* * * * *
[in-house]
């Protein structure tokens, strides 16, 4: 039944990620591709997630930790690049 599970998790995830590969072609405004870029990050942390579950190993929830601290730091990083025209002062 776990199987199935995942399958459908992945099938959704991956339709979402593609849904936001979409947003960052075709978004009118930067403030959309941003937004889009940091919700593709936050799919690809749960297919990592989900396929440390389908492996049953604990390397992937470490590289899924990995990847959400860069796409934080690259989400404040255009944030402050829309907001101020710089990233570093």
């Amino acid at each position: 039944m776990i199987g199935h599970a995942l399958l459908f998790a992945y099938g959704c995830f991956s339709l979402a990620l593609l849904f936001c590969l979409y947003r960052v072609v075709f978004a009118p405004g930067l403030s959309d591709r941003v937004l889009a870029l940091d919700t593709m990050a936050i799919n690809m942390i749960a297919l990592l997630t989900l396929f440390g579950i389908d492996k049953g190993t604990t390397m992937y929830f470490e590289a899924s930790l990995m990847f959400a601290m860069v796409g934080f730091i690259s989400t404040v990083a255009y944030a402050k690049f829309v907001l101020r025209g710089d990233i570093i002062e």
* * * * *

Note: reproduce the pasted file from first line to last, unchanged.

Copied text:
[in-house]
């Protein structure tokens, strides 16, 4: 039944990620591709997630930790690049 599970998790995830590969072609405004870029990050942390579950190993929830601290730091990083025209002062 776990199987199935995942399958459908992945099938959704991956339709979402593609849904936001979409947003960052075709978004009118930067403030959309941003937004889009940091919700593709936050799919690809749960297919990592989900396929440390389908492996049953604990390397992937470490590289899924990995990847959400860069796409934080690259989400404040255009944030402050829309907001101020710089990233570093």
């Amino acid at each position: 039944m776990i199987g199935h599970a995942l399958l459908f998790a992945y099938g959704c995830f991956s339709l979402a990620l593609l849904f936001c590969l979409y947003r960052v072609v075709f978004a009118p405004g930067l403030s959309d591709r941003v937004l889009a870029l940091d919700t593709m990050a936050i799919n690809m942390i749960a297919l990592l997630t989900l396929f440390g579950i389908d492996k049953g190993t604990t390397m992937y929830f470490e590289a899924s930790l990995m990847f959400a601290m860069v796409g934080f730091i690259s989400t404040v990083a255009y944030a402050k690049f829309v907001l101020r025209g710089d990233i570093i002062e």